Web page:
Northern Rockies wolfs in peril. Why? “There are no answers.”
The anti-wolf crowd in Wyoming has this irrational fear of wolves, and no amount of evidence can calm them. These are the folks who want to turn back the clock whereas no wolfs exist in the wild.
Last year, Congress gave anti-wolf interests the right to hunt and kill wolves in Montana and Idaho, and we’ve seen the grim results: Inhumane trapping and snaring…the brutal loss of more than 600 wolves…a constant push for more aggressive wolf-killing policies…and more.
The Associated Press reports that the federal government will abandon its protections for Wyoming wolves by August 31—if not sooner—leaving the wolf’s fate in the hands of the “Cowboy State.”
This has wolf supporters worried.
The state plans to immediately allow wolves to be killed at any time by most any means
in about 85 percent of the state, no license required … and they can kill as many wolves as they want. The other 15 percent of the state won’t be much friendlier. There, hunters will need a license to kill wolves, unless they plan to kill wolves on the pretense of protecting property. Again, such killing is unlimited.
These conditions are almost identical to those under which the U.S. Fish and Wildlife Service refused to transfer wolf management to the state five years ago. Wolf supporters are asking, what has changed? There are no good answers.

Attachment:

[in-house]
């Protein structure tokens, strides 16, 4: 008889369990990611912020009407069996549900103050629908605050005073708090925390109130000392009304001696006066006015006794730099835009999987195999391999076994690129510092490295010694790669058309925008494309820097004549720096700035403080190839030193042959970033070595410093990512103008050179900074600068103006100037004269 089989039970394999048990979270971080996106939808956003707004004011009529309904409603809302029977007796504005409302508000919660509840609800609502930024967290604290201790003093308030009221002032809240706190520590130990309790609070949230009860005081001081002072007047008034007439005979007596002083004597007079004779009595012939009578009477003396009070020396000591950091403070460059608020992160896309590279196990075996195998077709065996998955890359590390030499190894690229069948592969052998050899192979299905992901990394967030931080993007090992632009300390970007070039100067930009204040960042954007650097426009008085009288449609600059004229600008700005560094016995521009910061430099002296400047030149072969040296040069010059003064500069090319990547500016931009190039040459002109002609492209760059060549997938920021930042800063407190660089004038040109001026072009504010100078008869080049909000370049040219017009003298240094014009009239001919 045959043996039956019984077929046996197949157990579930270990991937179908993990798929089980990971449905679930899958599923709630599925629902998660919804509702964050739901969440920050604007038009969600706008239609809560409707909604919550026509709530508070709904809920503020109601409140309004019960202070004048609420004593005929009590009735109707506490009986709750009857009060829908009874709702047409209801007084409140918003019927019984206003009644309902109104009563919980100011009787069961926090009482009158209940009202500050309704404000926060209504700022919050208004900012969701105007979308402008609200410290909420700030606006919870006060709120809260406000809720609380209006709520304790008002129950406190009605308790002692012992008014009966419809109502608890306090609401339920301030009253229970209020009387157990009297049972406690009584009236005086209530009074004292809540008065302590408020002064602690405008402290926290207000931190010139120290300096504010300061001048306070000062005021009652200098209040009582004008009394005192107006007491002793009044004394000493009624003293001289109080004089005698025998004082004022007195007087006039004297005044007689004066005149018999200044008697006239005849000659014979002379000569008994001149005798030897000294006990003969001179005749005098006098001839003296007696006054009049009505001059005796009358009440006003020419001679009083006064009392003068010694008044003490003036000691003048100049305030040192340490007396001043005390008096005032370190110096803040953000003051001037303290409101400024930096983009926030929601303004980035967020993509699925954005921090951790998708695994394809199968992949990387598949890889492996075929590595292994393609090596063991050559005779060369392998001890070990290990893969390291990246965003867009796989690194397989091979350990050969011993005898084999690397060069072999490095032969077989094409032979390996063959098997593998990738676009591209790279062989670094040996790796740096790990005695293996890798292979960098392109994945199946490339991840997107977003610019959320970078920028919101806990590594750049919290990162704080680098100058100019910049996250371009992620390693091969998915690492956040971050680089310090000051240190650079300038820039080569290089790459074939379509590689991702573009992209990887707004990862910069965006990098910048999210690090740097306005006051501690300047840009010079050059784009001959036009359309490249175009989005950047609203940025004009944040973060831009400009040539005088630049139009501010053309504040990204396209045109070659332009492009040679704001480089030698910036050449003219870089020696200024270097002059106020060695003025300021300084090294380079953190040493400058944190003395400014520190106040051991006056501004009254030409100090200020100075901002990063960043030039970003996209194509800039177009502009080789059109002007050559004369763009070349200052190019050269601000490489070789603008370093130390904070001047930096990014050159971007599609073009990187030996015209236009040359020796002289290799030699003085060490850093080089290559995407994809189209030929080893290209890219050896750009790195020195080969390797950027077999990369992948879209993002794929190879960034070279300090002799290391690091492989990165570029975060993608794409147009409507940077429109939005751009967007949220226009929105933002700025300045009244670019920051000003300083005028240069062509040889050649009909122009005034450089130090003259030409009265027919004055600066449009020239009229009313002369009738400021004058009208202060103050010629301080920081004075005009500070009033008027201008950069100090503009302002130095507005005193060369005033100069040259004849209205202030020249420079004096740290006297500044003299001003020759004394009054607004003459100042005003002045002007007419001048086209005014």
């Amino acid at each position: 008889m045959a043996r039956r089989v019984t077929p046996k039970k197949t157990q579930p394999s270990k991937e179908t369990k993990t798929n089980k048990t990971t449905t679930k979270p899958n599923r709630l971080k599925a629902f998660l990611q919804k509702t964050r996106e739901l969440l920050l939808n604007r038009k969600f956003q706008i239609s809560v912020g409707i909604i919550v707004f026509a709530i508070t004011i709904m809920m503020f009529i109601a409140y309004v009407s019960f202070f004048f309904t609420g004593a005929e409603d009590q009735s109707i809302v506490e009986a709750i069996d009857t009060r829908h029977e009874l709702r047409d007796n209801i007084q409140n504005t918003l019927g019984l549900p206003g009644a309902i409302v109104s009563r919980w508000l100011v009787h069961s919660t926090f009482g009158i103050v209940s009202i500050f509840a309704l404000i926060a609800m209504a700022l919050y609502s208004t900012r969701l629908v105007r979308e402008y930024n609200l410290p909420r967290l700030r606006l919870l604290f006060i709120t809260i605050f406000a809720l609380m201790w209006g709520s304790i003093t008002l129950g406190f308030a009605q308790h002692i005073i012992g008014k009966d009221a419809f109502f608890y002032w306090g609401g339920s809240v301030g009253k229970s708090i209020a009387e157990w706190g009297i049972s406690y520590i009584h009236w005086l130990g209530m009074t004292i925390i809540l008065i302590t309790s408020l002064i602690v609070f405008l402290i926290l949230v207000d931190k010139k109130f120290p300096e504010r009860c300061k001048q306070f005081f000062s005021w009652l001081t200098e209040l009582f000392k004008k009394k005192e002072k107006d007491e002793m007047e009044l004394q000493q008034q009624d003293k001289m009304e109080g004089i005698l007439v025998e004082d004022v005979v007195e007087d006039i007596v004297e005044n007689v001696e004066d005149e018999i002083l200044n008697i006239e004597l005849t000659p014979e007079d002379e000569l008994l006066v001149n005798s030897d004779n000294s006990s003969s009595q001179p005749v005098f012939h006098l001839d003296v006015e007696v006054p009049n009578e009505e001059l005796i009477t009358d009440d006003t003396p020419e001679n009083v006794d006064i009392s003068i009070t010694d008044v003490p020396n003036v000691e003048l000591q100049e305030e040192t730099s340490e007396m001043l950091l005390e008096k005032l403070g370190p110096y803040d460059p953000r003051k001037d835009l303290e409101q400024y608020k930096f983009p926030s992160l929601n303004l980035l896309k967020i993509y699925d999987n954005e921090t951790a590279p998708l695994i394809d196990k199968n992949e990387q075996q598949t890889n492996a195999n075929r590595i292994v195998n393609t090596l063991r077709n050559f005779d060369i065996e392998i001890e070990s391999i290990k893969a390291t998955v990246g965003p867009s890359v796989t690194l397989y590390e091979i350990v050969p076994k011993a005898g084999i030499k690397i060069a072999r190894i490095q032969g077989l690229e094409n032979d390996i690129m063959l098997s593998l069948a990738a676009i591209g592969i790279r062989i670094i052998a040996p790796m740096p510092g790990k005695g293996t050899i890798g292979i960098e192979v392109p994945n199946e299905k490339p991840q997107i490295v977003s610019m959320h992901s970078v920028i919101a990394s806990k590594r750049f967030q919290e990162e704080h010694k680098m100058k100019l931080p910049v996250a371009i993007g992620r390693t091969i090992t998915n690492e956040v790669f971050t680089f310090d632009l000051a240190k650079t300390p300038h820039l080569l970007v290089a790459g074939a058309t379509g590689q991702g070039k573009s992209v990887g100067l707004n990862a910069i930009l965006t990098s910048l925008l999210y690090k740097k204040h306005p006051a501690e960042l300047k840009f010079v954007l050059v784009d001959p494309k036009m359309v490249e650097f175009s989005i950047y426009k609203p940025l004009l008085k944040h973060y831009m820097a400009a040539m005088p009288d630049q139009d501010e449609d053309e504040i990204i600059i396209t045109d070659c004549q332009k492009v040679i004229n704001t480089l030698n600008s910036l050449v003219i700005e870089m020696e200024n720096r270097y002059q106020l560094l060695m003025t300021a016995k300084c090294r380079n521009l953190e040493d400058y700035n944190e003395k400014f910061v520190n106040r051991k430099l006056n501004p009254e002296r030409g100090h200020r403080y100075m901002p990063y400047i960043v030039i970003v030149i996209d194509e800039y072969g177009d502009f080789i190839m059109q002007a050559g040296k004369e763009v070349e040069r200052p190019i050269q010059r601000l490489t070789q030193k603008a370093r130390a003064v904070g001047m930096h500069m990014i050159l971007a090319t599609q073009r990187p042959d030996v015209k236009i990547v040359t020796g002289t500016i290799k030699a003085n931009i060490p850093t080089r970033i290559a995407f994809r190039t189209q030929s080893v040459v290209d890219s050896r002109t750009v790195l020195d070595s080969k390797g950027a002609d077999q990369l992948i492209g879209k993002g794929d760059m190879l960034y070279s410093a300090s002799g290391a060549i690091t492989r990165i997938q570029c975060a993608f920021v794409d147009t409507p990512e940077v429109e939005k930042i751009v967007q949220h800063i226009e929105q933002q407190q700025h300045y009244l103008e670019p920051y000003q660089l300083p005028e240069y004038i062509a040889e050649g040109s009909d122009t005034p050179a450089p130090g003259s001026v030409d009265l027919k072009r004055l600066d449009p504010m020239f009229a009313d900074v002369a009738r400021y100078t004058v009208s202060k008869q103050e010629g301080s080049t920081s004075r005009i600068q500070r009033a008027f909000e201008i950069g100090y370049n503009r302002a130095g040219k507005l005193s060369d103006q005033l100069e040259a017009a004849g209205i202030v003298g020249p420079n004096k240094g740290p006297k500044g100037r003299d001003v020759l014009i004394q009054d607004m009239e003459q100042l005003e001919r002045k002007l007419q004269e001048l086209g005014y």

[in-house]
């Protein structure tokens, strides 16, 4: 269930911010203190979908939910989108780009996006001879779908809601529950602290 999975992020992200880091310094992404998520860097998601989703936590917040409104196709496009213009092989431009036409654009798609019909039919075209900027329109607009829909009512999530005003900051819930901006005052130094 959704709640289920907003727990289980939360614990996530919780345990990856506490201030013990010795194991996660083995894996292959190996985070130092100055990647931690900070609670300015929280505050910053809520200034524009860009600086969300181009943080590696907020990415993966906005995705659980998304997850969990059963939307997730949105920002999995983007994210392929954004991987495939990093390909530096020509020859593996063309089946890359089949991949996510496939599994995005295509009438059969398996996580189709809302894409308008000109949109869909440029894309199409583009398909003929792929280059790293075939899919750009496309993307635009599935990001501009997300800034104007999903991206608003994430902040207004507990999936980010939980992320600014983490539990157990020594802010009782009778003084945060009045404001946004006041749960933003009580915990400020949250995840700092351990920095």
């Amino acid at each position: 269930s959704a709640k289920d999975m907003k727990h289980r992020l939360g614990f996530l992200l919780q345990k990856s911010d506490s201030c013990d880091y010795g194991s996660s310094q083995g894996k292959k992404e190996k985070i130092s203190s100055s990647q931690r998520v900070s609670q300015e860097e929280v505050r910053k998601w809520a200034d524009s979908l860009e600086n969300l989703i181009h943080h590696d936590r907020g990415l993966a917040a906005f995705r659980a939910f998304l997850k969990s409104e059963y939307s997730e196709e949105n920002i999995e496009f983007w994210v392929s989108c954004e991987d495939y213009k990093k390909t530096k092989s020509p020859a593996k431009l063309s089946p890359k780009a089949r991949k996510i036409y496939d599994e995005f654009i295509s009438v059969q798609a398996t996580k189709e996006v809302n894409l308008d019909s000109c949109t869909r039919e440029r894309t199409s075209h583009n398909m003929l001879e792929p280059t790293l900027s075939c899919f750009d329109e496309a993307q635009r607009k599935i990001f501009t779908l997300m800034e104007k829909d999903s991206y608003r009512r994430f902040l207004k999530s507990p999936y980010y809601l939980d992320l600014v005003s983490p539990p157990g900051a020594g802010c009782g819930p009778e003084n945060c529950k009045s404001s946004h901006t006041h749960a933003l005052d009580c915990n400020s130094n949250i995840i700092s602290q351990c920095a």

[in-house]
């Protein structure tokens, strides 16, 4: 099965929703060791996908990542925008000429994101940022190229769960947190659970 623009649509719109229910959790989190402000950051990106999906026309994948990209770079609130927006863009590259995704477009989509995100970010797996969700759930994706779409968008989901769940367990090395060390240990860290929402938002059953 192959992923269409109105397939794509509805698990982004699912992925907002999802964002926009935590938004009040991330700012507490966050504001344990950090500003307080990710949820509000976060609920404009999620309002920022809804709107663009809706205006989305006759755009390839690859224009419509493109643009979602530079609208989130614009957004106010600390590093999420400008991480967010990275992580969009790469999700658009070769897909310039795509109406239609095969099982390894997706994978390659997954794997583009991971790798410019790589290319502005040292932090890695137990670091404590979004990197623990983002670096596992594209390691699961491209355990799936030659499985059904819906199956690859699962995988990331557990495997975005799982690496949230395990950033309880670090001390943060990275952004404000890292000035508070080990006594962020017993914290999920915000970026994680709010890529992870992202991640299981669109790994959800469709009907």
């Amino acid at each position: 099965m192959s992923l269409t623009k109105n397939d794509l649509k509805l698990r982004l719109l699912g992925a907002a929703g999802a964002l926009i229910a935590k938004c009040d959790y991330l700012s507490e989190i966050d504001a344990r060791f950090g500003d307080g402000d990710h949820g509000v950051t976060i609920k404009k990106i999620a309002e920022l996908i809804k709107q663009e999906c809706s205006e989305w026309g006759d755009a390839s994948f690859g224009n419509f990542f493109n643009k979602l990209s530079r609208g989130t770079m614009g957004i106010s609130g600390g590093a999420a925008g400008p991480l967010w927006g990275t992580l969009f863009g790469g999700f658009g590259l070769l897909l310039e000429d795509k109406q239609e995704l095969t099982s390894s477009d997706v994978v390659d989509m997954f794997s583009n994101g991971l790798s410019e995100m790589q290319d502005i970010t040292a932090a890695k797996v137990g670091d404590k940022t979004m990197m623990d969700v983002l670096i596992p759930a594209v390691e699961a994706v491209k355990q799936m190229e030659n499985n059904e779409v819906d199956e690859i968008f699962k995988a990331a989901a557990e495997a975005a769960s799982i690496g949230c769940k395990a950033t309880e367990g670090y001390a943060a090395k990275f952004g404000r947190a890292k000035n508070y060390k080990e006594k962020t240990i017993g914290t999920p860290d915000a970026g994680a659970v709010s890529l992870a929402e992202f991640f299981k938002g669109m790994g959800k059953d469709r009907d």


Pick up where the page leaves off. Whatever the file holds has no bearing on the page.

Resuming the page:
Earthjustice attorney Jenny Harbine was quoted in the same AP story, saying handing authority over the wolves to the state of Wyoming will draw a legal challenge. That’s because the Endangered Species Act, which currently protects the wolves, only allows a “delisting” if the certain conditions are met, including a biologically recovered population of animals and the existence of adequate state protections to assure those animals don’t fall back down the population curve that endangered them in the first place. In Wyoming, these conditions won’t be met.
Under Wyoming law, wolves could once again spiral towards extinction. After shooting, poisoning or trapping wolves to eliminate them from 85 percent of the state, Wyoming law would allow the remaining wolves to be killed if they found “harassing” livestock or pets. Some in Wyoming have openly discussed staking pet dogs outside to lure wolves in so they can be killed.